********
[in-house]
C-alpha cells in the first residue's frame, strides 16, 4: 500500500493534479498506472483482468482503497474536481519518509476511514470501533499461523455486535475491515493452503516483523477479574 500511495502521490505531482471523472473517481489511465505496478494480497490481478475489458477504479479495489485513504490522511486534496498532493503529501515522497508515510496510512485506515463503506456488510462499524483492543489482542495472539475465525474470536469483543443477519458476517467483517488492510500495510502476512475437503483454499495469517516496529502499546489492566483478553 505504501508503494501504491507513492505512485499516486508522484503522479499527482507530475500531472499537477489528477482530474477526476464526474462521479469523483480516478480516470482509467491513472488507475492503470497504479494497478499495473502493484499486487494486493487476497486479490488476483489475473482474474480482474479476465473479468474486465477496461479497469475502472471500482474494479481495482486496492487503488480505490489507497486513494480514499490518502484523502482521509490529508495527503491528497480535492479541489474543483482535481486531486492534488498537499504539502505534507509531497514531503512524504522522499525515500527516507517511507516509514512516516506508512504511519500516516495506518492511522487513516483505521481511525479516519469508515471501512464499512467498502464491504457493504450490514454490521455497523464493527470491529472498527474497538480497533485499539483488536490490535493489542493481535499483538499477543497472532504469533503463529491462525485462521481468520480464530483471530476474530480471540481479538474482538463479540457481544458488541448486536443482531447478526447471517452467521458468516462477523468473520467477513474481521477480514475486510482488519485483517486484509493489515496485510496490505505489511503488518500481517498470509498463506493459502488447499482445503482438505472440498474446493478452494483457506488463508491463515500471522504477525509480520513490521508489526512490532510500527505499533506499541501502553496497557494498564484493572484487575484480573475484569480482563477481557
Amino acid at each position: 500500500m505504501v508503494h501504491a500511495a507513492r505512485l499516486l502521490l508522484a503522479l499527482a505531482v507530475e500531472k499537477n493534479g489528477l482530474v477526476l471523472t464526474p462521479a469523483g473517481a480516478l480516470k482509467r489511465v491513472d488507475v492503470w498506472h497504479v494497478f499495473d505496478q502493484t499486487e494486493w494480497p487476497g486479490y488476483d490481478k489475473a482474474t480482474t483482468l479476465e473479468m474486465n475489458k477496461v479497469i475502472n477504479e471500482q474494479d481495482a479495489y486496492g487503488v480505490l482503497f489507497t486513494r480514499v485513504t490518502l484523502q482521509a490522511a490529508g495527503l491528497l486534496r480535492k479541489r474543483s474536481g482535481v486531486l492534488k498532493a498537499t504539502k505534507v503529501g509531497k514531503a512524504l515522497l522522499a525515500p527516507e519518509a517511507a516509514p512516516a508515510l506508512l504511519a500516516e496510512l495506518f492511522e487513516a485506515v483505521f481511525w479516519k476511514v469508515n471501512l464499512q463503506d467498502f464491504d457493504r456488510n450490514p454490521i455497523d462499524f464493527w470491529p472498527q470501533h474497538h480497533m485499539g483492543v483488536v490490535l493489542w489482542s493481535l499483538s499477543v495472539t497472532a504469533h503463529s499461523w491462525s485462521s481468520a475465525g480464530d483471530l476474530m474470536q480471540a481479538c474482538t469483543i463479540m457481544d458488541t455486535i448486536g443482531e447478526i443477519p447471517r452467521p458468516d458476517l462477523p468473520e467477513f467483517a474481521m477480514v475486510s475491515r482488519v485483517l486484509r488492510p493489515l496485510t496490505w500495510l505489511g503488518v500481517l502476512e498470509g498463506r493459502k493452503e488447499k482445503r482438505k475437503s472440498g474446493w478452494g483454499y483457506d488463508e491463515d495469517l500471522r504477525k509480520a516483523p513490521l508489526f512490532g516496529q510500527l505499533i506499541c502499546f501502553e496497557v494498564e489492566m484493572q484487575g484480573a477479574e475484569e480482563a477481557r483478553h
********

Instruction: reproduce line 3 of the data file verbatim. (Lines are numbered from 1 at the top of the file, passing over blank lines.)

Amino acid at each position: 500500500m505504501v508503494h501504491a500511495a507513492r505512485l499516486l502521490l508522484a503522479l499527482a505531482v507530475e500531472k499537477n493534479g489528477l482530474v477526476l471523472t464526474p462521479a469523483g473517481a480516478l480516470k482509467r489511465v491513472d488507475v492503470w498506472h497504479v494497478f499495473d505496478q502493484t499486487e494486493w494480497p487476497g486479490y488476483d490481478k489475473a482474474t480482474t483482468l479476465e473479468m474486465n475489458k477496461v479497469i475502472n477504479e471500482q474494479d481495482a479495489y486496492g487503488v480505490l482503497f489507497t486513494r480514499v485513504t490518502l484523502q482521509a490522511a490529508g495527503l491528497l486534496r480535492k479541489r474543483s474536481g482535481v486531486l492534488k498532493a498537499t504539502k505534507v503529501g509531497k514531503a512524504l515522497l522522499a525515500p527516507e519518509a517511507a516509514p512516516a508515510l506508512l504511519a500516516e496510512l495506518f492511522e487513516a485506515v483505521f481511525w479516519k476511514v469508515n471501512l464499512q463503506d467498502f464491504d457493504r456488510n450490514p454490521i455497523d462499524f464493527w470491529p472498527q470501533h474497538h480497533m485499539g483492543v483488536v490490535l493489542w489482542s493481535l499483538s499477543v495472539t497472532a504469533h503463529s499461523w491462525s485462521s481468520a475465525g480464530d483471530l476474530m474470536q480471540a481479538c474482538t469483543i463479540m457481544d458488541t455486535i448486536g443482531e447478526i443477519p447471517r452467521p458468516d458476517l462477523p468473520e467477513f467483517a474481521m477480514v475486510s475491515r482488519v485483517l486484509r488492510p493489515l496485510t496490505w500495510l505489511g503488518v500481517l502476512e498470509g498463506r493459502k493452503e488447499k482445503r482438505k475437503s472440498g474446493w478452494g483454499y483457506d488463508e491463515d495469517l500471522r504477525k509480520a516483523p513490521l508489526f512490532g516496529q510500527l505499533i506499541c502499546f501502553e496497557v494498564e489492566m484493572q484487575g484480573a477479574e475484569e480482563a477481557r483478553h